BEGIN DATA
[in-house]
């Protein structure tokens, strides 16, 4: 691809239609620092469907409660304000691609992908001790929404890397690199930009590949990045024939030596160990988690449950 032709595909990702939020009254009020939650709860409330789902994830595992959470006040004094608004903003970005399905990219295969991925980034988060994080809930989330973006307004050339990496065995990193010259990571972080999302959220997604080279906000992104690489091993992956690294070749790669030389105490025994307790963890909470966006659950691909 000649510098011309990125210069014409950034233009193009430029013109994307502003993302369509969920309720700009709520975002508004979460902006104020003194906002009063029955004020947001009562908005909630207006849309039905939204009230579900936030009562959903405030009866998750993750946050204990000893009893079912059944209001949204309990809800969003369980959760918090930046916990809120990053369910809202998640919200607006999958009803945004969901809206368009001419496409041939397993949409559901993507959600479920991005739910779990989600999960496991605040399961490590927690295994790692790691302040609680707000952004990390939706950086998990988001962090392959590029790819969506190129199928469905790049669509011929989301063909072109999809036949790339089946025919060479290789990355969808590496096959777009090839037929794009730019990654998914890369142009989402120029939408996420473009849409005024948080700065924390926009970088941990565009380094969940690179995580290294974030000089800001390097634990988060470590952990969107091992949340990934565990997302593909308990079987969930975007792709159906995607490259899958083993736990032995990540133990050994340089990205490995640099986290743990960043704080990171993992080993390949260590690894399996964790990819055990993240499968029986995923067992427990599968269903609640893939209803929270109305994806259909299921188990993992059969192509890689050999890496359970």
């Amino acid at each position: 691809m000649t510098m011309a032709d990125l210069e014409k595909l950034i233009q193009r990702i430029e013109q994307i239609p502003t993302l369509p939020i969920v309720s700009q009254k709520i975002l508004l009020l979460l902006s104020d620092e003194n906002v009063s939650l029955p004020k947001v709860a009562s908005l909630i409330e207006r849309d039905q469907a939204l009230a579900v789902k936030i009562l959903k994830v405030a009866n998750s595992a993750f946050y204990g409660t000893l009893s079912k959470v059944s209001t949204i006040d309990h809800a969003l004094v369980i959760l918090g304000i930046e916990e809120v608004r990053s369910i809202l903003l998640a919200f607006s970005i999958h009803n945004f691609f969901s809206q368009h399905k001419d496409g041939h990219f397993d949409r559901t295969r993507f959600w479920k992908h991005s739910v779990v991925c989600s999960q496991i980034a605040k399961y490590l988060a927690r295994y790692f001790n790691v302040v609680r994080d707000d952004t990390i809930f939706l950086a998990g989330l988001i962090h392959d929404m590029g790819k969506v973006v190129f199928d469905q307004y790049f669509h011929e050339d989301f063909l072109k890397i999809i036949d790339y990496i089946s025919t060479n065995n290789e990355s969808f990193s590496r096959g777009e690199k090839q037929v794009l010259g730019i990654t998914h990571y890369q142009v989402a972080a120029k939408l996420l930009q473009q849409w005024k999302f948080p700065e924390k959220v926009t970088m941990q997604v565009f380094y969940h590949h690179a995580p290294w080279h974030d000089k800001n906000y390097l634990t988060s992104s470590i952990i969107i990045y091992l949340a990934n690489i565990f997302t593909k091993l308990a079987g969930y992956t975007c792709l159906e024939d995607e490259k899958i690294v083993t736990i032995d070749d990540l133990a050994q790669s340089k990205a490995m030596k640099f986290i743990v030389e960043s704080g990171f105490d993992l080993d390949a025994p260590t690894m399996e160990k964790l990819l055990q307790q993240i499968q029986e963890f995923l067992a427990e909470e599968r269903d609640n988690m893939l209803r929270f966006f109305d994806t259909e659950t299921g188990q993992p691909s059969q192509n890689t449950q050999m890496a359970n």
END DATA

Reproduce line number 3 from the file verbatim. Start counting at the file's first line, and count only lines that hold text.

């Amino acid at each position: 691809m000649t510098m011309a032709d990125l210069e014409k595909l950034i233009q193009r990702i430029e013109q994307i239609p502003t993302l369509p939020i969920v309720s700009q009254k709520i975002l508004l009020l979460l902006s104020d620092e003194n906002v009063s939650l029955p004020k947001v709860a009562s908005l909630i409330e207006r849309d039905q469907a939204l009230a579900v789902k936030i009562l959903k994830v405030a009866n998750s595992a993750f946050y204990g409660t000893l009893s079912k959470v059944s209001t949204i006040d309990h809800a969003l004094v369980i959760l918090g304000i930046e916990e809120v608004r990053s369910i809202l903003l998640a919200f607006s970005i999958h009803n945004f691609f969901s809206q368009h399905k001419d496409g041939h990219f397993d949409r559901t295969r993507f959600w479920k992908h991005s739910v779990v991925c989600s999960q496991i980034a605040k399961y490590l988060a927690r295994y790692f001790n790691v302040v609680r994080d707000d952004t990390i809930f939706l950086a998990g989330l988001i962090h392959d929404m590029g790819k969506v973006v190129f199928d469905q307004y790049f669509h011929e050339d989301f063909l072109k890397i999809i036949d790339y990496i089946s025919t060479n065995n290789e990355s969808f990193s590496r096959g777009e690199k090839q037929v794009l010259g730019i990654t998914h990571y890369q142009v989402a972080a120029k939408l996420l930009q473009q849409w005024k999302f948080p700065e924390k959220v926009t970088m941990q997604v565009f380094y969940h590949h690179a995580p290294w080279h974030d000089k800001n906000y390097l634990t988060s992104s470590i952990i969107i990045y091992l949340a990934n690489i565990f997302t593909k091993l308990a079987g969930y992956t975007c792709l159906e024939d995607e490259k899958i690294v083993t736990i032995d070749d990540l133990a050994q790669s340089k990205a490995m030596k640099f986290i743990v030389e960043s704080g990171f105490d993992l080993d390949a025994p260590t690894m399996e160990k964790l990819l055990q307790q993240i499968q029986e963890f995923l067992a427990e909470e599968r269903d609640n988690m893939l209803r929270f966006f109305d994806t259909e659950t299921g188990q993992p691909s059969q192509n890689t449950q050999m890496a359970n």